With the advent of the fitness-focused wearable, everyone suddenly became a lot more conscious of their health. Fitbit introduced blood oxygen saturation monitoring for many of its existing smartwatches earlier this year, and now the company is giving customers a new watch face to easily check SpO2 levels at a glance.
After a recent leak spoiled the surprise, Fitbit has just announced its three big new products for 2020. The headline product comes in the form of the brand-new Fitbit Sense, the company's most advanced health-tracking smartwatch to date. At the same time, both the Versa and Inspire series get iterative updates that add enough new features to make them worth considering.
Google’s plan to acquire Fitbit has come under fire for the potential misuse of users’ health data, stalling the deal announced in November. In the meantime, Fitbit is continuing to work on its smartwatch range, and we could see some new product launches pretty soon. A WinFuture report details that Fitbit will add a new high-end timepiece named Sense to its lineup, along with new iterations of the Versa and Inspire series.
This story was originally published and last updated .
Google may have announced its intention to purchase Fitbit last year, but deals between large corporations like this move slowly. Regulators in both the US and EU have expressed concern about the world's largest ad company gaining access to potentially sensitive health data gathered by Fitbit's wearable devices, and Google's reassurances haven't helped. After an initial review by the European Commission, it has decided to press ahead with an in-depth investigation into the merger that is expected to be completed by December 9.
Google set out to acquire fitness company Fitbit in November of last year, but the deal hasn't gone through all the required regulatory approvals yet. There have been concerns that the acquisition could lead to reduced competition and Google extending its apparatus of data-collecting for targeted advertisements, and now advocacy groups around the world are urging governments to closely investigate the deal.
For many people, Fitbit is synonymous with fitness trackers, but the company has faced new challenges from smartwatches in recent years. The Fitbit Charge 4 signifies a change, even if it doesn't look too different from its predecessor. The tracker packs everything you could want from a fitness tracker, and you get basic smartwatch capabilities like notification management, Spotify controls, NFC payments, alarms, and more. However, its $150 price tag may make it a tough sell when a smartwatch like Fitbit's own Versa 2 often goes on sale for the same price.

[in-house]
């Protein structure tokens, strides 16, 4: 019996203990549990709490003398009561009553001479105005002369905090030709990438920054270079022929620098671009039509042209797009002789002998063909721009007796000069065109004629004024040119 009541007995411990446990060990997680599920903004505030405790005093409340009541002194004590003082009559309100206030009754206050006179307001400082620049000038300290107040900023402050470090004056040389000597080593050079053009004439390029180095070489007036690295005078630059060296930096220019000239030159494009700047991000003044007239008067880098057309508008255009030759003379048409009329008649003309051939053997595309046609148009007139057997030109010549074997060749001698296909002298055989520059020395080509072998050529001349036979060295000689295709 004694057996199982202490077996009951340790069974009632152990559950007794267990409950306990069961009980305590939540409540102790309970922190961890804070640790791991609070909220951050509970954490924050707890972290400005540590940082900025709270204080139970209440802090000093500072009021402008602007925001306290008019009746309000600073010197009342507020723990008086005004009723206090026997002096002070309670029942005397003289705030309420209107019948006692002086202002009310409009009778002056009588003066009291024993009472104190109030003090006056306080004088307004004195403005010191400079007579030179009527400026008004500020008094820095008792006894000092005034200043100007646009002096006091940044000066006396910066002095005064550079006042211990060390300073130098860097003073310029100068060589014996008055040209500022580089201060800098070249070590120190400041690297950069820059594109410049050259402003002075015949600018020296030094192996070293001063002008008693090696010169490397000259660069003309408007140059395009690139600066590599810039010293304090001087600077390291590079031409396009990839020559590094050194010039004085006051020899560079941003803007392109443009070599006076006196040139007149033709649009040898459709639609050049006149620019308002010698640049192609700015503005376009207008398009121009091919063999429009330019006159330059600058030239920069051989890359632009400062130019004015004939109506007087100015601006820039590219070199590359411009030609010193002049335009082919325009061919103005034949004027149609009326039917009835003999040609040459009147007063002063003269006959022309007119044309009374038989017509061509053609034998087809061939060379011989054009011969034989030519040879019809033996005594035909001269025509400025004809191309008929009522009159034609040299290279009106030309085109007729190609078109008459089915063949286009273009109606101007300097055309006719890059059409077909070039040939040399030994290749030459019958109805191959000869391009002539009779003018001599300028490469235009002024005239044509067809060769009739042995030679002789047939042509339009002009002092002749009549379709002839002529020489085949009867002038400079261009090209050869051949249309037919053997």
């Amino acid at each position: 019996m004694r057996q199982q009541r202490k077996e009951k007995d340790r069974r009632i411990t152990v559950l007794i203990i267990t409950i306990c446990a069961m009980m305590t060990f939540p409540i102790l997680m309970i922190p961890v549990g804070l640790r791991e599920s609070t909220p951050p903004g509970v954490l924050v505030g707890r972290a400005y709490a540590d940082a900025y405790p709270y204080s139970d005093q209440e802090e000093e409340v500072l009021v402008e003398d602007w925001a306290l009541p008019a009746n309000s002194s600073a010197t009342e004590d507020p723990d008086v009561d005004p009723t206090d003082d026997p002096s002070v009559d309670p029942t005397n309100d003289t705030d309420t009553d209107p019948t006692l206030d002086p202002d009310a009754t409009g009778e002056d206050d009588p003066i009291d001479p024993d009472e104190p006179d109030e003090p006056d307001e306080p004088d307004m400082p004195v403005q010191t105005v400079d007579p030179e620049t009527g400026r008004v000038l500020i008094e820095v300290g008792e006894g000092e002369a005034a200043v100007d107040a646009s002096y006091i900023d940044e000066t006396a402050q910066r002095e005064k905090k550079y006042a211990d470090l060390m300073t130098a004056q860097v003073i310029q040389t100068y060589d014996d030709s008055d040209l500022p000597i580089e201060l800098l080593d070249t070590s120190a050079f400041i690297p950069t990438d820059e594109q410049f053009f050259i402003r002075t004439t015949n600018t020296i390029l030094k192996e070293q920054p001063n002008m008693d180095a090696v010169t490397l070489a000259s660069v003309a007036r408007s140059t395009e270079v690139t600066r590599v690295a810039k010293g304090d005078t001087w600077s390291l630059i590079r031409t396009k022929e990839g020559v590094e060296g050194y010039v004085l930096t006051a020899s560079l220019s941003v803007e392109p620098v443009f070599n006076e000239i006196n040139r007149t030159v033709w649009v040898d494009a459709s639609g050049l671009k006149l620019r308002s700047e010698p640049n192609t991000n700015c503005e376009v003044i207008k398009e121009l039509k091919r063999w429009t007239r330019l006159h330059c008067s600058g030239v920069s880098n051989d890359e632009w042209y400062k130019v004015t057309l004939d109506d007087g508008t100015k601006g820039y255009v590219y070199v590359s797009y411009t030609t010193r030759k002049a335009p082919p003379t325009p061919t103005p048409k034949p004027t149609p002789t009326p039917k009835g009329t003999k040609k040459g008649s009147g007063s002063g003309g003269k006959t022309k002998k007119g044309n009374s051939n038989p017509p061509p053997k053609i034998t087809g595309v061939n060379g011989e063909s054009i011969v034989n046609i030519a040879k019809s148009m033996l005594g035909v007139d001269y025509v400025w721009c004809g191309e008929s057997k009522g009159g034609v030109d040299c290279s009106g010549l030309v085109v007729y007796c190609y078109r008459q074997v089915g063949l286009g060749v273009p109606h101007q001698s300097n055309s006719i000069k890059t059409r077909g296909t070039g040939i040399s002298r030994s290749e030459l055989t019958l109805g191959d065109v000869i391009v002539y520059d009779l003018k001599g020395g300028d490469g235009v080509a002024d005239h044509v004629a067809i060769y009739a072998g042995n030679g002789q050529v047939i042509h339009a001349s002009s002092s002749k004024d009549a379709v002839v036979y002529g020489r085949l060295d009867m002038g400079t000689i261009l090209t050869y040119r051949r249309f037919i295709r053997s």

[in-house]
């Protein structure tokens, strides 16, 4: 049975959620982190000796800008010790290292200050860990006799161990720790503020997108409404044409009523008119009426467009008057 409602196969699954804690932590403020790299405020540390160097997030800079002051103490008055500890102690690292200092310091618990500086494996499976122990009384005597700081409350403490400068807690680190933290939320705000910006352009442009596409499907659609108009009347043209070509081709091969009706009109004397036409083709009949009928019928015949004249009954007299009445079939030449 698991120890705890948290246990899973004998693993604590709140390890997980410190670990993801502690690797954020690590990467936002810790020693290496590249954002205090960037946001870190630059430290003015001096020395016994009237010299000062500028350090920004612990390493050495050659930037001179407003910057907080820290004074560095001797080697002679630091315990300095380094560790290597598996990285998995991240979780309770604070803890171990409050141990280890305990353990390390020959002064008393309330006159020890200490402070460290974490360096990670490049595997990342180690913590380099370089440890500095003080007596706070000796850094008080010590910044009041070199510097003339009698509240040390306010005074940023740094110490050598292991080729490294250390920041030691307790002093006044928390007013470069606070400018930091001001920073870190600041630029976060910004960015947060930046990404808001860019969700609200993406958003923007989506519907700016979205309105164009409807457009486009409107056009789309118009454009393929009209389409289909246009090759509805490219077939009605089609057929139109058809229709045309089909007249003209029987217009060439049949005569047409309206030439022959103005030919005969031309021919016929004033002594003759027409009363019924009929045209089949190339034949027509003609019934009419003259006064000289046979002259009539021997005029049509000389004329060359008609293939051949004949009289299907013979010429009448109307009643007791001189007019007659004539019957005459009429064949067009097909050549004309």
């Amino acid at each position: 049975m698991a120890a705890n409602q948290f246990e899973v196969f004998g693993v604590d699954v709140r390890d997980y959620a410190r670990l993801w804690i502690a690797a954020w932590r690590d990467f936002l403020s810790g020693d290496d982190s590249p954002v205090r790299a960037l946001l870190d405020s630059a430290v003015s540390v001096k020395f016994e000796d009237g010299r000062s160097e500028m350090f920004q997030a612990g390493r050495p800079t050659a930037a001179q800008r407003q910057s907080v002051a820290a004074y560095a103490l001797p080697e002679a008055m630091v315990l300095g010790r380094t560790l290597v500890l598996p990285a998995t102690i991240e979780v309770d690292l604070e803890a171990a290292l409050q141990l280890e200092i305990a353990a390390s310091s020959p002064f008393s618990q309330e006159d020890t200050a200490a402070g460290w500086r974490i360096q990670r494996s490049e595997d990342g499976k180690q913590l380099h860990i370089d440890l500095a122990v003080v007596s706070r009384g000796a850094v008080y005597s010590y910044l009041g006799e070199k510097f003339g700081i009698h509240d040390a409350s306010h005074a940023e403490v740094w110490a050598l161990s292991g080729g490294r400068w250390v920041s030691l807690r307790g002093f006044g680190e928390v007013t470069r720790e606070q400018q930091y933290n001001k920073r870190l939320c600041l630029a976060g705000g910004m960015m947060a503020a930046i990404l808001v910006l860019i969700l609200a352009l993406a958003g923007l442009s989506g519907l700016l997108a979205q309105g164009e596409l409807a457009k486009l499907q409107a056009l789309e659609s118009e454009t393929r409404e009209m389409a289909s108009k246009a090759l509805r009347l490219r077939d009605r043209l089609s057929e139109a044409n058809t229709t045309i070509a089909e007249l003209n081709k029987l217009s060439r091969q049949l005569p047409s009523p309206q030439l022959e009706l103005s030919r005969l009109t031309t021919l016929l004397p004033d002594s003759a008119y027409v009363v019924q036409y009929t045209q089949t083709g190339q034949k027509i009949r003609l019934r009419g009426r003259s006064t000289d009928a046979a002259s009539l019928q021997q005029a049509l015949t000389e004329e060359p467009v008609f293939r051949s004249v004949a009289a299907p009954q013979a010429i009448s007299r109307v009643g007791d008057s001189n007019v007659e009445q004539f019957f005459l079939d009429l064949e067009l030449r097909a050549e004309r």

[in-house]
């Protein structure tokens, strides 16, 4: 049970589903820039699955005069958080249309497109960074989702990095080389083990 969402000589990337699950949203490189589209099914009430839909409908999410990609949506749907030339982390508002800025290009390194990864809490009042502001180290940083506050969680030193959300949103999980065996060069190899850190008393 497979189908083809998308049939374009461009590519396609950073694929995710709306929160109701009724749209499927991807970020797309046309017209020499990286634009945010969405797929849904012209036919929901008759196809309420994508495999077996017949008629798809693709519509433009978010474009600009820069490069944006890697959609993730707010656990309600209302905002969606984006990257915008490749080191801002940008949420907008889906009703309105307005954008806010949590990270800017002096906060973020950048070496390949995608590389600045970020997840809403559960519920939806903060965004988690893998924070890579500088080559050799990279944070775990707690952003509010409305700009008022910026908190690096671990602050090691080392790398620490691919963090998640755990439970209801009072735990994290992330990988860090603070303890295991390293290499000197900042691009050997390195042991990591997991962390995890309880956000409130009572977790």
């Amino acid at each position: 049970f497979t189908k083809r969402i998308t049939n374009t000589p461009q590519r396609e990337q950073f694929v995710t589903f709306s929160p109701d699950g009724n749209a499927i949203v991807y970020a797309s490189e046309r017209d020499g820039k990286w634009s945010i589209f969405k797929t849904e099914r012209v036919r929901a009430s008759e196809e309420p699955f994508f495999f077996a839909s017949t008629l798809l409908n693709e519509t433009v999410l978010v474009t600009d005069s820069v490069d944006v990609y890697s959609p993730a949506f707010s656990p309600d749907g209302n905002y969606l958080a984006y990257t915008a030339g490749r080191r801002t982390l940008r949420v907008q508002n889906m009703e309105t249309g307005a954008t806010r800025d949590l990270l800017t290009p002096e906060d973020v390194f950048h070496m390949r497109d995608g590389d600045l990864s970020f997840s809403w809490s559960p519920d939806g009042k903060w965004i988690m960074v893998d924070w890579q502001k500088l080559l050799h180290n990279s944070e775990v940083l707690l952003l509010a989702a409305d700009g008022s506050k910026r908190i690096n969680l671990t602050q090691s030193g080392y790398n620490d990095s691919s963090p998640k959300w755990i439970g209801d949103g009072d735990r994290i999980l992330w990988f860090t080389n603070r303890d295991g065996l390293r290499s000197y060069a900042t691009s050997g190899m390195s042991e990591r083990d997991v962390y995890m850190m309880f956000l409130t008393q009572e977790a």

You would think that smartwatch shipments fell sharply this year due to many people being confined to their homes during lockdown orders, but the market is alive and well with a 12% growth compared to last year's first quarter, according to Canalys. However, the news isn't great for every player: Apple's and Fitbit's share annual growth turned negative while Huawei, Samsung, and Garmin are the winners of Q1 2020.
Fitbit offers some of the most popular fitness trackers, and many people use the brand name to describe any health band. With that recognition, four iterations of the Charge on the market, and some ventures into the smartwatch space with the Versa and the Ionic, you should think that the company already got millions of devices into customers' hands. The Play Store listing seems to confirm as much — the Fitbit app has just reached 50 million installs over the weekend.
Google has been making a big deal about its Assistant for a long time now, going so far as to call it "your own personal Google." It's made it onto phones, Chromebooks, and smart speakers, but it's never been available on a third-party smartwatch — until now! According to code found in the latest version of the Fitbit Android app, the company is working on adding integration with the Google Assistant.
Wearables capture a whole lot of data about us, far beyond heart rate graphs and activity estimates. Fitbit (soon to be owned by Google) thinks it might be able to use some of that data to help with the current global pandemic to build an algorithm that could detect COVID-19 before you notice symptoms yourself. The company is currently inviting anyone who has the disease, has previously had it, or who otherwise has flu-like symptoms to participate in its research.